A two-star general has been removed from his post and issued a letter of reprimand for warning airmen under his command not to lobby Congress against retiring the Air Force’s beloved A-10 “Warthog” attack jet.
At the Air Force’s annual Weapons and Tactics conference on January 10, Maj. Gen. James Post III, the vice commander of the branch’s Air Combat Command, told an audience of more than 300 airmen that speaking to lawmakers about plans to retire the popular Cold War-era plane amounted to treason. His comments were made in response to a question about the A-10, a close air support aircraft.
“If anyone accuses me of saying this, I will deny it,”Post said. “Anyone who is passing information to Congress about A-10 capabilities is committing treason.”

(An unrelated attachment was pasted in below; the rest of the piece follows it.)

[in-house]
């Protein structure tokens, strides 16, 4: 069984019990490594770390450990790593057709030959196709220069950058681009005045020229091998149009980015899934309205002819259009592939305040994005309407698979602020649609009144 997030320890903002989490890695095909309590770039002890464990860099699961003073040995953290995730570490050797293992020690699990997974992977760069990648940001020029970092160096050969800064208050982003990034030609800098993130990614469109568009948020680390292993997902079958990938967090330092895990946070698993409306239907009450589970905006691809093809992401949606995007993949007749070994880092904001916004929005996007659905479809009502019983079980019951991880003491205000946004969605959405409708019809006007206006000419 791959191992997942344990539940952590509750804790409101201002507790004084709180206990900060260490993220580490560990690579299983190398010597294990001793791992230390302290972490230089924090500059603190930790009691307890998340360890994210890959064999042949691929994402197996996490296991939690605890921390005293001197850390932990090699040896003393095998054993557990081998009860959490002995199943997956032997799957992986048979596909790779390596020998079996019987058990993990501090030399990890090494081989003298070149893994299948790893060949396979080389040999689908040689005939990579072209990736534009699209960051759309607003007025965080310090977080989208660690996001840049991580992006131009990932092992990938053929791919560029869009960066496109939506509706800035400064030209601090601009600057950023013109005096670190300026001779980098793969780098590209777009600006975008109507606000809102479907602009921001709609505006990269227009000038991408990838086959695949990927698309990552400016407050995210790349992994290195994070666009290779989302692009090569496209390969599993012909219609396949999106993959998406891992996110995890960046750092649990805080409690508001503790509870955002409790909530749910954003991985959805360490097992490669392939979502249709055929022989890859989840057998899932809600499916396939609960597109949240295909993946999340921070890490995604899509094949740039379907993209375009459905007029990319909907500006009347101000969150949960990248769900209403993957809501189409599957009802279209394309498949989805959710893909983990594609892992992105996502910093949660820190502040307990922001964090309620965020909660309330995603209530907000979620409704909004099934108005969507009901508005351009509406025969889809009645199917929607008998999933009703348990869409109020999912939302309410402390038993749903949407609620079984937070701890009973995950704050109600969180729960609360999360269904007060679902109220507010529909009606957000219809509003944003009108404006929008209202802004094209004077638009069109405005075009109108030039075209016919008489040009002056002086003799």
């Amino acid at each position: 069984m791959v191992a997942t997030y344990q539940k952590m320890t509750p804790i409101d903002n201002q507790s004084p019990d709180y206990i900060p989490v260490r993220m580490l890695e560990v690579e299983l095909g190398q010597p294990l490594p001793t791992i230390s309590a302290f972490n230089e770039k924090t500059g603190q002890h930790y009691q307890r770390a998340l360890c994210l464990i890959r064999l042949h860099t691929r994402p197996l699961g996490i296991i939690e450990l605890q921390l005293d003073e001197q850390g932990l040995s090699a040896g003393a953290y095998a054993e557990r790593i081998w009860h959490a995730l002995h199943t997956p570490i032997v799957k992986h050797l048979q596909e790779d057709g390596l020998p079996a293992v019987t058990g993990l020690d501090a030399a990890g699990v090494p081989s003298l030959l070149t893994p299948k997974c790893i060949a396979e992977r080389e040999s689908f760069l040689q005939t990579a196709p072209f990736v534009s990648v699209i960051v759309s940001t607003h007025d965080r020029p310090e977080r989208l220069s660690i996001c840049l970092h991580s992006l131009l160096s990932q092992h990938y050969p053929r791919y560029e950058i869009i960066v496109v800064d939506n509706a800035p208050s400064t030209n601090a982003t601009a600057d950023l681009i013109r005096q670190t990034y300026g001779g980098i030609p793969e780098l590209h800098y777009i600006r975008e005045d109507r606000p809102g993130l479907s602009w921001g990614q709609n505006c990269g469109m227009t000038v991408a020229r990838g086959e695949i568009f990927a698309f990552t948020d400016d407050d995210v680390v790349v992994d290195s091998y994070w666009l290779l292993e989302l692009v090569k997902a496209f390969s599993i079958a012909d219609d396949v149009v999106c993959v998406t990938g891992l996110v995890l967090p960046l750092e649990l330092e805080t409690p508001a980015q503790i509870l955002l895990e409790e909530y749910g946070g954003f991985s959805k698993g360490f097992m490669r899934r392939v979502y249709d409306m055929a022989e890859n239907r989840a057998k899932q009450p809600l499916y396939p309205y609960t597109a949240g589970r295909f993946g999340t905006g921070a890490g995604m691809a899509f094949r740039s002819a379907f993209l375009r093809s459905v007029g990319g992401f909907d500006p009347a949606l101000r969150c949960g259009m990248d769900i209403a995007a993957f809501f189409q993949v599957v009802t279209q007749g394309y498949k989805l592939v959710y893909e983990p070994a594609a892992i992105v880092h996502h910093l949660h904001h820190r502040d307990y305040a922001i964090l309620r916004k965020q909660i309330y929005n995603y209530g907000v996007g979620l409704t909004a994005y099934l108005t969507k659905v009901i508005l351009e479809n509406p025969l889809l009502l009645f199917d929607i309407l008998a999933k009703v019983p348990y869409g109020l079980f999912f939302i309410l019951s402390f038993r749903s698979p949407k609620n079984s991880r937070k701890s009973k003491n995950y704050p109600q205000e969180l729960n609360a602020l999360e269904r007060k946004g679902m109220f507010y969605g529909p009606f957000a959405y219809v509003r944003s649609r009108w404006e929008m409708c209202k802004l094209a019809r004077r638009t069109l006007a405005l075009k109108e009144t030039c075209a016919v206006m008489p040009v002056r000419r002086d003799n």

Post went on at length, insisting that airmen have a duty to support the service’s chosen budget priorities by refraining from offering opinions inconsistent with those priorities, according to John Q. Public, a popular blog about the Air Force.
The Air Force is planning to retire about 300 Warthogs ‒ officially the A-10 Thunderbolt II ‒ over the next few years, which the service says would save $4.2 billion by 2019. The jet is ardently defended by military members from all branches ‒ due to its role in supporting ground troops in battle in Iraq and Afghanistan ‒ and on Capitol Hill.
The military plans to replace the A-10 with Lockheed Martin’s F-35 Joint Strike Fighter, an aircraft plagued with chronic cost overruns and delayed deliveries that will not be ready until at least 2019.